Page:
Peer Reviewed Orthopaedic
siRNA Delivery to Stem Cells in the Treatment of Post-Traumatic Osteoarthritis
Posted August 19, 2016
Eben Alsberg, Ph.D., Case Western Reserve University, Cleveland, Ohio
Post-traumatic osteoarthritis (OA) is highly prevalent in combat-wounded Soldiers and remains one of the major causes of disability among military personnel. As a degenerative joint disease that occurs due to damage of the articular cartilage between joints, OA typically results in lifetime pain and disability. Current treatment options for post-traumatic OA are limited and usually focused on treating damaged articular cartilage; however, these therapies often fail to restore total function. Effective or alternative treatment options that address cartilage regeneration in patients suffering from post-traumatic OA are now being sought by researchers in the field.
With funding from a Fiscal Year 2012 Peer Reviewed Orthopaedic Research Program Translational Research Award, Dr. Eben Alsberg and his team at Case Western Reserve University are using a novel technique of cartilage tissue engineering that may be beneficial in restoring total cartilage function in patients suffering from post-traumatic OA. Dr. Alsberg plans to use human mesenchymal stem cells (hMSCs), a clinically relevant cell source for cartilage tissue engineering strategies.
Dr. Alsberg’s talented team is comprised of biomedical, mechanical, and chemical engineers, an orthopaedic surgeon, a biologist, several veterinary technicians, and a histologist. This integrated research group has successfully engineered a system of self-assembling stem cell sheets incorporated with growth factor-releasing hydrogel microspheres capable of forming cartilage. Dr. Alsberg has been using genetic approaches such as delivery of siRNAs and miRNAs that can direct the differentiation of MSCs down the chondrogenic lineage and form cartilage, and he is now examining the role of mechanical stimulation on the resultant tissue properties. The research team plans to examine the capacity of the cell constructs to treat cartilage defects.
Working closely with his team, which includes Dr. Minh Khanh Nguyen, Dr. Cong Truc Huynh, Ms. Alexandra McMillan, Dr. Oju Jeon, Mr. Michael Hill, and Mr. Zijie Zheng, Dr. Alsberg aims to address a pressing question: ‘‘Can stem cells obtained from a post-traumatic OA patient’s bone marrow be guided to become chondrocytes and form sheets of cartilage tissue to repair osteochondral defects by controlling the spatiotemporal presentation of RNAs?” If successful, this technology will have a significant impact in advancing the treatment of many patients including Service members suffering from post-traumatic OA.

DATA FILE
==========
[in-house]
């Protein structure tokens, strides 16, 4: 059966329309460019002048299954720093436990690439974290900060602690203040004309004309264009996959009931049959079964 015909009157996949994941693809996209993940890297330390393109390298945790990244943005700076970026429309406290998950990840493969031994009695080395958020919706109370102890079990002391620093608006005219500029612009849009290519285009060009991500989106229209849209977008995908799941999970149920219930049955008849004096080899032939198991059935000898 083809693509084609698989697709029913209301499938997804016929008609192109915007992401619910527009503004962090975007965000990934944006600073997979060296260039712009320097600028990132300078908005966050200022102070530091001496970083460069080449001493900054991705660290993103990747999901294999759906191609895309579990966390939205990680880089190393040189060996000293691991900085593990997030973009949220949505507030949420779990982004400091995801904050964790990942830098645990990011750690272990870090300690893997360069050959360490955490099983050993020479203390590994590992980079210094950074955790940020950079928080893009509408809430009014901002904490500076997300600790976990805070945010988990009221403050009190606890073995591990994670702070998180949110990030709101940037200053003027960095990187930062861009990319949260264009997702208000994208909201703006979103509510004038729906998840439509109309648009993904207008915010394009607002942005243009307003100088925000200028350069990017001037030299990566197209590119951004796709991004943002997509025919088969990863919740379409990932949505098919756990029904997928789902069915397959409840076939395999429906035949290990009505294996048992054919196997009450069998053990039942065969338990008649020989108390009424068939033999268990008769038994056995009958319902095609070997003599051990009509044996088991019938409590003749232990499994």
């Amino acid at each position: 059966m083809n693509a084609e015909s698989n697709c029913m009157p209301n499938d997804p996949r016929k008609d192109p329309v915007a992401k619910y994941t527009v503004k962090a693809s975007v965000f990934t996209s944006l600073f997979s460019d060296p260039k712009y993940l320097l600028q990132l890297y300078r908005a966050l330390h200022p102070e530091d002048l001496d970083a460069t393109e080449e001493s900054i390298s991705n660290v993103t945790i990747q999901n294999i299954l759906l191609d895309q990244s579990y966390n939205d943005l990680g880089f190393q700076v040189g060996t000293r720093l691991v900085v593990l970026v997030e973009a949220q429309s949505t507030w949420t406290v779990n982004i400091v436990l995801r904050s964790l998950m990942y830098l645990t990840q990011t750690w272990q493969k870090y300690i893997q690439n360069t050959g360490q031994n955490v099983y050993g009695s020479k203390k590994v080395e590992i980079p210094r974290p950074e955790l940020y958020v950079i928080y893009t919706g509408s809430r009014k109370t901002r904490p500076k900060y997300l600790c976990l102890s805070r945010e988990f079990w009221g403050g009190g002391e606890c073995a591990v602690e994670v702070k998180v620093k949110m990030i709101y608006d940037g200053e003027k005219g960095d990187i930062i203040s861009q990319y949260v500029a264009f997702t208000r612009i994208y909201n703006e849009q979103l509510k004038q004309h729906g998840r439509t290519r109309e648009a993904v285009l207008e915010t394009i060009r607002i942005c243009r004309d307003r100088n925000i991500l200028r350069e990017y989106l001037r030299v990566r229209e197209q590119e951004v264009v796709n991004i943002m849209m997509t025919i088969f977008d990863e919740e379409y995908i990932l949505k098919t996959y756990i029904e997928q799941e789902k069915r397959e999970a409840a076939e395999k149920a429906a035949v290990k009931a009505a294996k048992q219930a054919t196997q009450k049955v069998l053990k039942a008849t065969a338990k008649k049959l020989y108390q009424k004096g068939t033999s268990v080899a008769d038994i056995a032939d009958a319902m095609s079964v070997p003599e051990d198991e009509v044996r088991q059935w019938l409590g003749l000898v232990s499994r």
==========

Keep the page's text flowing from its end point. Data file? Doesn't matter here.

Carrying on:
Cong CT, Nguyen MK, Tonga GY, et al. 2016. Photocleavable hydrogels for light-triggered siRNA release. Adv Healthc Mater 5(3):305-310.
Hill MC, Nguyen MK, Jeon O, and Alsberg E. 2015. Spatial control of cell gene expression by siRNA gradients in biodegradable hydrogels. Adv Healthc Mater 4(5):714-722. Highlighted on back cover.
Samorezov JE and Alsberg E. 2015. Spatial regulation of controlled bioactive factor delivery for bone tissue engineering. Adv Drug Deliv Rev 84:45-67.
Jeong SI, Burns NA, Bonino CA, et al. 2014. Improved cell infiltration of highly porous 3D nanofibrous scaffolds formed by combined fiber-fiber charge repulsions and ultrasonication. J Mater Chem B Mater Biol Med 2(46):8116-8122.
Nguyen K, Jeon O, Krebs MD, and Alsberg E. 2014. Sustained localized presentation of RNA interfering molecules from in situ forming hydrogels to guide stem cell osteogenic differentiation. Biomaterials 35(24):6278-6286.
Last updated Monday, August 22, 2016